Wall Street stocks plunged today, pushed lower by increasing fears that an end to the economic crisis in Russia and Japan is nowhere in sight, and increasing jitters over growing political turmoil related to President Clinton's weakening power.
The Dow Jones Industrial Average continued heading south, closing down 249.48 points, or 3.17 percent, at 7,615.54. At one point today, the Dow lost as much as 315.4 points. The Nasdaq also fell, shedding 38.97 points, or 2.4 percent, to 1,585.58.
Today's drop comes on the heels of yesterday's loss of 155.76 points, and Tuesday's single-day record gain of 380.53. While it is difficult to predict when the wild ride will end, most analyst agree that the market is now testing bottom.
"It's part of the market's normal activity, to retrace and test the lows it hit when it lost 500 points," said Norma Yaeger, president of Yaeger Capital Markets. "I think the bad news is out there already and I think [the market] is going to level out before coming back up."
Indeed, a plethora of news has been disturbing the markets of late.
Special prosecutor Kenneth Starr yesterday sent Congress a report that is said to contain evidence that could lead to President Clinton's impeachment, roiling the U.S. and global markets.
"It is the first release of any hard evidence by Starr," said Elaine Yager, vice president and senior technical analyst at the investment banking firm Herzog Heine Geduld. "Democrats can talk about this [political turmoil] ending, but it is really just at the beginning.
"There is so much more here on the table than meets the eye," Yager added.
Starr's investigation also is about campaign contributions, Yager noted, although that point has been obscured by the saturation coverage of the Clinton-Lewinsky affair.
"Will [this investigation] implicate [Vice President] Al Gore?" she asked. "It is the uncertainty that causes the problem here."
Overseas economic turmoil also pushed stocks lower. In Russia, President Boris Yeltsin bowed to parliamentary pressure and pulled his nomination of Viktor Chernomyrdin for prime minister. Yeltsin nominated Foreign Minister Yevgeny Primakov instead, hoping Primakov could stop the growing disintegration of the Russian economy.
In Japan, the central bank moved to lower key interest rates to 0.25 percent from about half a percent, in hopes that such a move would lift Japan out of its worst recession since World War II. But with Japanese interest rates already incredibly low, the move is unlikely to have an impact on helping the nation's ailing economy.
"Lowering the interest rates a quarter percent is not going to help Japan," said Yaeger. "[The Japanese government] has to do something much more dramatic.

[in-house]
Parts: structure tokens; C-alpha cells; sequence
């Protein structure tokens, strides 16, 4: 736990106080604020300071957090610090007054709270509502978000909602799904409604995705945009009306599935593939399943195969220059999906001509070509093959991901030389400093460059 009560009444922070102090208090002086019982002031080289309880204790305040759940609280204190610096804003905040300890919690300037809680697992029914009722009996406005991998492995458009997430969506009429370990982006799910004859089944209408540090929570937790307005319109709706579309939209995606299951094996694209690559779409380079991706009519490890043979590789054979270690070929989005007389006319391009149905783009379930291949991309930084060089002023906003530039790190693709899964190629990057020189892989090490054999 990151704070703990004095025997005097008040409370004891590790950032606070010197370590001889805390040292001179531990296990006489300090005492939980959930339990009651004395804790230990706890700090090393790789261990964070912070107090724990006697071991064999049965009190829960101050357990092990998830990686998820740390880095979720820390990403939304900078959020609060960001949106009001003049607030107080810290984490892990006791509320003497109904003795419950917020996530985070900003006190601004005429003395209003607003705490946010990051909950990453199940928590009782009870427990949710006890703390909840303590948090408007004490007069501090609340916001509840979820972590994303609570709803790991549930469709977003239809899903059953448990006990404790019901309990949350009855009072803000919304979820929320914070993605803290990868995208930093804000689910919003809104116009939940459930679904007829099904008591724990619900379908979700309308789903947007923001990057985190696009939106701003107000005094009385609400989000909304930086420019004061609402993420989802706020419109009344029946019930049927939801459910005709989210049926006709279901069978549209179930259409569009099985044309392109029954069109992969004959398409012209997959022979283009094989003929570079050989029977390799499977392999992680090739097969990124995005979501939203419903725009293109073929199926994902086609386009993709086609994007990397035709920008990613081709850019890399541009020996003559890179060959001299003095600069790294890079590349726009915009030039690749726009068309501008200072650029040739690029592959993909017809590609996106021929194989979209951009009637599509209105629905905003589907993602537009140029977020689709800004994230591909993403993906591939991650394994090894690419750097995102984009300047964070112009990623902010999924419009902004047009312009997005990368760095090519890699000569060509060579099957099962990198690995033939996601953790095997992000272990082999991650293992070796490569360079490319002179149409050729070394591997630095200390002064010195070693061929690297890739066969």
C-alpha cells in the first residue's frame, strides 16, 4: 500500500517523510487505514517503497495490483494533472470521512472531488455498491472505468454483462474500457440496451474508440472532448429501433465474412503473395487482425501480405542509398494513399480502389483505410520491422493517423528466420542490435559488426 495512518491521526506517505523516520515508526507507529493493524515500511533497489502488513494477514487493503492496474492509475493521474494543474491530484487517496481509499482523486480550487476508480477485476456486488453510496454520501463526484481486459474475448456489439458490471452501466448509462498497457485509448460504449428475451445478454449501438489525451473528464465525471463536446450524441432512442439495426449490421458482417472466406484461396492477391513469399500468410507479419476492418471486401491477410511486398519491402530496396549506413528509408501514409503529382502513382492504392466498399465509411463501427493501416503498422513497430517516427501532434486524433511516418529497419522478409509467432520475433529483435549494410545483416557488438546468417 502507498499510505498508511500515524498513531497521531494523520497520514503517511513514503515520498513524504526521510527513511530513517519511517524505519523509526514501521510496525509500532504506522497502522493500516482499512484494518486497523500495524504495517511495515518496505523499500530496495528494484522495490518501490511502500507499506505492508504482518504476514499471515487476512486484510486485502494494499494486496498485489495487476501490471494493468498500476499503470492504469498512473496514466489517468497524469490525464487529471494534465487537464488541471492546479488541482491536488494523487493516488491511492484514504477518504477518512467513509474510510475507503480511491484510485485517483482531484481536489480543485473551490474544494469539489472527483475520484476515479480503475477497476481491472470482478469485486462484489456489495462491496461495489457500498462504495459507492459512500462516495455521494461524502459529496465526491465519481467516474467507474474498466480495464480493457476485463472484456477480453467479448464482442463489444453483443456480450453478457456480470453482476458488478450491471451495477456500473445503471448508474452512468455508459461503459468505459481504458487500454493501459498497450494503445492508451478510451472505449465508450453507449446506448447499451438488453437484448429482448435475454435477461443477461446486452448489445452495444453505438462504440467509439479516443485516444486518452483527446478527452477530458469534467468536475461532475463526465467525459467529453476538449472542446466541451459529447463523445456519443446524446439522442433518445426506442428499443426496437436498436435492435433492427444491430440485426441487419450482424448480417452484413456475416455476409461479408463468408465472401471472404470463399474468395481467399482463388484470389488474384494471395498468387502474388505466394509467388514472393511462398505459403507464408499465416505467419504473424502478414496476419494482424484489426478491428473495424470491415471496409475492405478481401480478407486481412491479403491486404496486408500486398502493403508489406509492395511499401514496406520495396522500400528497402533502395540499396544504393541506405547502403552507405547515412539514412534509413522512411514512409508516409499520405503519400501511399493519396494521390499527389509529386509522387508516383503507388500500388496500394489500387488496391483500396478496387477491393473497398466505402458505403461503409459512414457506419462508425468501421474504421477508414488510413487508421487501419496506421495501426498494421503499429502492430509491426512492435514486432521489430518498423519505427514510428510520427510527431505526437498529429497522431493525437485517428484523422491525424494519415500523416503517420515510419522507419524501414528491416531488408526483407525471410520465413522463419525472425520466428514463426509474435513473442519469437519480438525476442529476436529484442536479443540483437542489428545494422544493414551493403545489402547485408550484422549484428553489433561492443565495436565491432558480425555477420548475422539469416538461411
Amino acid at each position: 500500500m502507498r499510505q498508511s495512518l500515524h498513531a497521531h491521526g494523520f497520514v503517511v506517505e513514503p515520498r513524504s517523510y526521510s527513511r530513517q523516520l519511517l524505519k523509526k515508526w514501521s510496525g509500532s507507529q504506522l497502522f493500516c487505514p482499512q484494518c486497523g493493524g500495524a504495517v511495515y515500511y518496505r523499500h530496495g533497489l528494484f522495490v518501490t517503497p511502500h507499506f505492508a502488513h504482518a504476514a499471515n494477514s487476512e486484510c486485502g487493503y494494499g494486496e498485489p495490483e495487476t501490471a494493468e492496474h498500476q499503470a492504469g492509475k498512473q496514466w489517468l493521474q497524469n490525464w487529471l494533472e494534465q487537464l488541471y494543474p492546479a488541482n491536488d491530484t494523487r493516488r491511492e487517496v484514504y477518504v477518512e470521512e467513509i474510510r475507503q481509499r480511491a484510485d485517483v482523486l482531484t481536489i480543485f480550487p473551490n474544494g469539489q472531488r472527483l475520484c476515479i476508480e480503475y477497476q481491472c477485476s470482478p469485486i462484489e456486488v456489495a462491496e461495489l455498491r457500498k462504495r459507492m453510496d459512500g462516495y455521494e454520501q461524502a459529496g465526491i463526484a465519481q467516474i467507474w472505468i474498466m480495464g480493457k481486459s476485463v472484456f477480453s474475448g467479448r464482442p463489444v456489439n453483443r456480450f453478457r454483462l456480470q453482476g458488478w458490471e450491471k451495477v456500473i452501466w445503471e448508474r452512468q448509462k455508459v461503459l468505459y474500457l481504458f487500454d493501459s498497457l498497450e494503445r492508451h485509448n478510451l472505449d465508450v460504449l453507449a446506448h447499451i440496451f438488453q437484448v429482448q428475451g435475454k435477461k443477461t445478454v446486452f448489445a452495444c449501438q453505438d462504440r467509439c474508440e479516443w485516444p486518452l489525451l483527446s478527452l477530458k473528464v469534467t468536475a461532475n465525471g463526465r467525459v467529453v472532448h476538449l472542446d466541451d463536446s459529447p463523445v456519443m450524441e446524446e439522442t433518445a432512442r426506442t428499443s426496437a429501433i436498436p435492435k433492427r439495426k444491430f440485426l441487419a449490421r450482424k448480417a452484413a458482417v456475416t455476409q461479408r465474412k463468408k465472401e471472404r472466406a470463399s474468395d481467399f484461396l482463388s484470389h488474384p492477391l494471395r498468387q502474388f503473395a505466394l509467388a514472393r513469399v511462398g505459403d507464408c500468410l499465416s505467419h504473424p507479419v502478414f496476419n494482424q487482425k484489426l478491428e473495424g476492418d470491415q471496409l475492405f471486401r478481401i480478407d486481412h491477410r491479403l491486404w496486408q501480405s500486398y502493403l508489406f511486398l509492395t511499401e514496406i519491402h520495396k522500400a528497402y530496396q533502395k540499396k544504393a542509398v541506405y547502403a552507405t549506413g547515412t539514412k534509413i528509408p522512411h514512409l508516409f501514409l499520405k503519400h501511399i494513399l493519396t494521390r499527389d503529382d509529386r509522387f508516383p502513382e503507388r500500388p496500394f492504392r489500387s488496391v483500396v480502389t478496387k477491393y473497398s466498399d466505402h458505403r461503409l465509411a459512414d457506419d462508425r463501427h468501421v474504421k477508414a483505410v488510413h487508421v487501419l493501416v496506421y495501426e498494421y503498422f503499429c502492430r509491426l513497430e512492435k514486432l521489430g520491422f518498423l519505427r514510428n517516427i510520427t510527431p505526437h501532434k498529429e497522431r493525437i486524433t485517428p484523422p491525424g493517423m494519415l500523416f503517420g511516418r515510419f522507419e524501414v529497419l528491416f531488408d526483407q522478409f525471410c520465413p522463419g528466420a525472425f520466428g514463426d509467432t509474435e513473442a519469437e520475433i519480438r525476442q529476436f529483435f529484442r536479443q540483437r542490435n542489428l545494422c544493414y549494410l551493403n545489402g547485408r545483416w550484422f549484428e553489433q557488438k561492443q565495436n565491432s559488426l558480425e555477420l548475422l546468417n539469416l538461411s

"They have to implement a major tax break to get more money into people's pockets so they go out and spend it and help stimulate the economy," Yaeger added. "Japan is unwilling to do that. People are holding on to their money because they are concerned."
The continuing Asian financial crisis pushed overseas markets lower today, with both Japan's Nikkei and Hong Kong's Hang Seng falling over half a percent. The Nikkei closed down 89.51 points to 14,666.03, and the Hang Seng closed down 55.49 points to 7,849.96.
The market's roller-coaster ride continued today with a particular battering for most technology and Internet stocks.
Some Net stocks managed to turn around after falling earlier in the day. Web portals, which were down most the day even posted gains. Excite gained 8.39 percent, Lycos posted a 6.25 percent rise, but Yahoo managed to rally to post a small loss of 0.16 percent. Browser software maker and Web portal Netscape Communications posted a 3.14 percent drop.
"The moves in the Internet sector are generally amplified relative to the movement in the stock market," said Phil Leigh, an analyst at Raymond James. "The moves were amplified on the market's upside and downside."
Internet stocks are particularly susceptible to the market's volatility because their valuation is pegged to their anticipated long-term performance, according to Leigh.
"When the market is optimistic, it is willing to be more amenable to accepting optimistic forecasts," he said. On the flip-side, when the market get pessimistic, they do not accept rosy forecasts as readily. "The impact is that stocks whose value is dependent on future financial performances tend to get price declines that are greater in magnitude than the overall stock market."
PC makers also saw losses, with Hewlett-Packard dropped 7.12 percent. Compaq Computer and Gateway 2000 fell 2.59 percent and 2.06 percent, respectively. Apple Computer recorded a modest gain of 2.01 percent.
People are now throwing in the towel, but I don't think they should," said Yaeger. "I am considering this a purchase opportunity, as the market hits the low levels it had reached a week ago."